Coaching is training or development wherein a person called a coach supports a learner in achieving a specific personal or professional goal. Occasionally, coaching may mean an informal relationship between two people, of whom one has more experience and expertise than the other and offers advice and guidance as the latter learns; but coaching differs from mentoring in focusing on specific tasks or objectives, as opposed to general goals or overall development.
Coaching in the context of performance improvement or training requires that with every intervention, we should be specific regarding what was said or done and why it was or was not effective. If the feedback is positive, be sure that it is sincere. Sincere feedback will energize and encourage the person you are coaching. It also clarifies what actions to repeat, when and why it’s important to do so. It is difficult to argue with or resist specific feedback for improvement. When you specifically compare current performance to goals or specifications, a person can see what adjustments they need to make to succeed in the future.
When offering feedback for improvement, when appropriate, suggest alternative actions the person can take. By providing alternatives, you help the person know what to do with your feedback. You help him or her develop a plan to improve performance. Explain why the alternatives should lead to enhanced performance and you’ll encourage the person to carry out your suggestions.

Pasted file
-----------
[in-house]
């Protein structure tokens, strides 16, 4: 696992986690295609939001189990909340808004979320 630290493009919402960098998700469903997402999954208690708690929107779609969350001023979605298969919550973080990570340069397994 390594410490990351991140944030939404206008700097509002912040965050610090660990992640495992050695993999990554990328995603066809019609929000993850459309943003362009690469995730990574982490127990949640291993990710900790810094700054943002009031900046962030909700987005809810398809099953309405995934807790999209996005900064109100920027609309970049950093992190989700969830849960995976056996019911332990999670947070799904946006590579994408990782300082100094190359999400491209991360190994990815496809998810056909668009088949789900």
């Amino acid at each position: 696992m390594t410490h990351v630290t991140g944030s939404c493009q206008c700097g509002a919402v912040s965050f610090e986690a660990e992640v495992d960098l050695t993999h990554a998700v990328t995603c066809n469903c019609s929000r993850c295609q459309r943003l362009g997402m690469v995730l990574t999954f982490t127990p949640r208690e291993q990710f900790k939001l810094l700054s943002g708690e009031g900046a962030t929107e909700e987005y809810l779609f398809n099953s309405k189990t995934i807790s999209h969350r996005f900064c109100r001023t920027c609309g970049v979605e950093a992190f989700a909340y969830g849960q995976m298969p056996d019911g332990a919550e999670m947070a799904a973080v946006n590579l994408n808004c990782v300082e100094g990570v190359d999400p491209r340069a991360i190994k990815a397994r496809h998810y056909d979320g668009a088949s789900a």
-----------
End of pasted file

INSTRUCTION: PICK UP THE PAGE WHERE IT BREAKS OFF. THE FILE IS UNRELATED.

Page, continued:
Effective feedback must be provided on a timely basis while the details of the performance are fresh in everyone’s mind. You’ll both be able to discuss the situation effectively by relying on the current and relevant facts. The goal is to assist in obtaining the repetition of effective actions for continued success. Also, adjustments can be made before facing similar situations in the future.
It is also important to listen carefully to the feedback team members provide. This demonstrates that you trust and value other people’s ideas and suggestions. Focus more attention on understanding their perspectives and suggestions than on defending your actions or behavior.
When receiving feedback, ask for specific details, suggestions and clarification so you will know what to continue doing and what to change. Ask for clear examples of what you said or did and why it was or wasn’t effective. Clarify suggestions for improvement and why the alternatives would be more effective. Be sure to clarify any feedback you don’t understand.
Here are a couple of scripts to guide you when you are requesting or accepting feedback:
• Don’t ask, “Is this what you need?” This is not an open-ended question.
• Instead, ask, “How does this data compare to what you were looking for?” or “How could I have completed this job more efficiently?”
• Don’t say, “OK, I’ll keep that in mind.” This response seems insincere and lacks empathy.
• Instead, say, “I hear what you’re saying, Dave. I know I need to improve my follow-up. It’s causing frustration for you and your group.”
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